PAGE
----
Teens Missing Message on Road Texting Risk
Jim LiebeltJim is Senior Writer, Editor and Researcher for the HomeWord Center for Youth and Family at Azusa Pacific University. Jim has over 25 years of experience as a youth and family ministry specialist, and has been on the HomeWord staff since 1998. He has served over the years as a pastor, author, youth ministry trainer, adjunct college instructor and speaker. Jim’s culture blog and parenting articles appear on HomeWord.com. Jim is a contributing author of culture and parenting articles to Crosswalk.com. Jim and his wife Jenny live in Olympia, WA.
- 2010 Sep 21
Many teens view texting while driving as less risky than drunken driving despite a sustained campaign against texting behind the wheel and research indicating it's as dangerous as drinking and driving, a new survey for State Farm insurance company finds.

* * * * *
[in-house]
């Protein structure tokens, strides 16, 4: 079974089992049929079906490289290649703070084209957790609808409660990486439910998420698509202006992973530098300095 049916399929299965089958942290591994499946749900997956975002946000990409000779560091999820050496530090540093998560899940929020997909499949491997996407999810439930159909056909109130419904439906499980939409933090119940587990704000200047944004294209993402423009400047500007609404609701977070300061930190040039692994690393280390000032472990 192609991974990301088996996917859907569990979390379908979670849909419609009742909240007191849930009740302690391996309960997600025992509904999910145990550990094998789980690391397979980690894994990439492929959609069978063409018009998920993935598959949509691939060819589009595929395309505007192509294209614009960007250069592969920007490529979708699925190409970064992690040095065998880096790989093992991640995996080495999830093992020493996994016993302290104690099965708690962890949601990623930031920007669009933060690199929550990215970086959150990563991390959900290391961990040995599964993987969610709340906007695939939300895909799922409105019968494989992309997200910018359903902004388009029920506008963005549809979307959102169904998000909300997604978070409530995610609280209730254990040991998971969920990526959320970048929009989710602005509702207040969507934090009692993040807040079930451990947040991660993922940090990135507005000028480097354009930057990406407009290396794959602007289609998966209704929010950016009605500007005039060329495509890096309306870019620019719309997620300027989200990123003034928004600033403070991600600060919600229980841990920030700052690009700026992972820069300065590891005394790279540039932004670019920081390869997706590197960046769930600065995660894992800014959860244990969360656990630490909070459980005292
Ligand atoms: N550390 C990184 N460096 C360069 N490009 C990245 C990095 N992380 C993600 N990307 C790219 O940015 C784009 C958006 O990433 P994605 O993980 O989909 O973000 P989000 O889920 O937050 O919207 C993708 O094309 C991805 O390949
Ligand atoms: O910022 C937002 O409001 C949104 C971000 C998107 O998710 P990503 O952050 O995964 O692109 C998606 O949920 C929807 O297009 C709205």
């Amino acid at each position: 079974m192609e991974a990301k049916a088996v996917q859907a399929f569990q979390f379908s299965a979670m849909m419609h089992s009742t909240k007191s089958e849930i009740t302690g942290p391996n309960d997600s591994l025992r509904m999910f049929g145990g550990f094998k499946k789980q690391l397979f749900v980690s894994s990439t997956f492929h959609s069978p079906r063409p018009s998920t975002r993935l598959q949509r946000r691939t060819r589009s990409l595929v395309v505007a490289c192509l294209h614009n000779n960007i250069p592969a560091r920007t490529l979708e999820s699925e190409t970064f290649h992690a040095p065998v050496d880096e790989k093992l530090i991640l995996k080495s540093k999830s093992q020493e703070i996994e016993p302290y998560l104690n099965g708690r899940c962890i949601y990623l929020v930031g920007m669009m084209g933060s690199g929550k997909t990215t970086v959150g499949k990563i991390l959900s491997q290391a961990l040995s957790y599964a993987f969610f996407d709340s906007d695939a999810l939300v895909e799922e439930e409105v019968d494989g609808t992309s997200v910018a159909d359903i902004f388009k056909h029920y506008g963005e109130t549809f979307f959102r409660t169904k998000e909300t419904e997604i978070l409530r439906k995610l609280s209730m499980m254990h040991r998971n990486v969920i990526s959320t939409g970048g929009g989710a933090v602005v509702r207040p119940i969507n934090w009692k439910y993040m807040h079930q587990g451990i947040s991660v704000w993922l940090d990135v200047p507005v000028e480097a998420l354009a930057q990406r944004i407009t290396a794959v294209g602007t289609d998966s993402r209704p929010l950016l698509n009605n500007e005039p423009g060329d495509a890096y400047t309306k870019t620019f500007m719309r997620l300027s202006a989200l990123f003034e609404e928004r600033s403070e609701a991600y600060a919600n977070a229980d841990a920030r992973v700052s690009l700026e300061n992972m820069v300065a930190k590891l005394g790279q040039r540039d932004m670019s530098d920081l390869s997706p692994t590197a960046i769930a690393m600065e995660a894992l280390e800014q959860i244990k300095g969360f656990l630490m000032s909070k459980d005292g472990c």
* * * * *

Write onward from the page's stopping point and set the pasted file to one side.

A much higher percentage of teens ages 14 to 17 strongly agree that drunken driving could cause a fatal crash than texting could, the survey by Harris Interactive found. More teens also believe that drunken driving is likelier than texting to cause a crash and lead to a ticket and arrest.
"We're doing everything possible to get the message out to teens that driving while talking or texting on a cellphone is not worth the risk," says Transportation Secretary Ray LaHood, who convenes a second summit on distracted driving Tuesday in Washington, D.C.
Teen drivers are some of the must vulnerable drivers on the road due to inexperience, and adding cellphones to the mix only compounds the dangers," LaHood says.
There remains "a real awareness gap around the dangers of distracted driving, and that's what we heard in this survey," says Laurette Stiles, State Farm's vice president of strategic resources. "The risks and the dangers are not well understood by teens. I believe that one of the reasons is that they're not well understood by parents, either."
Source: USA Today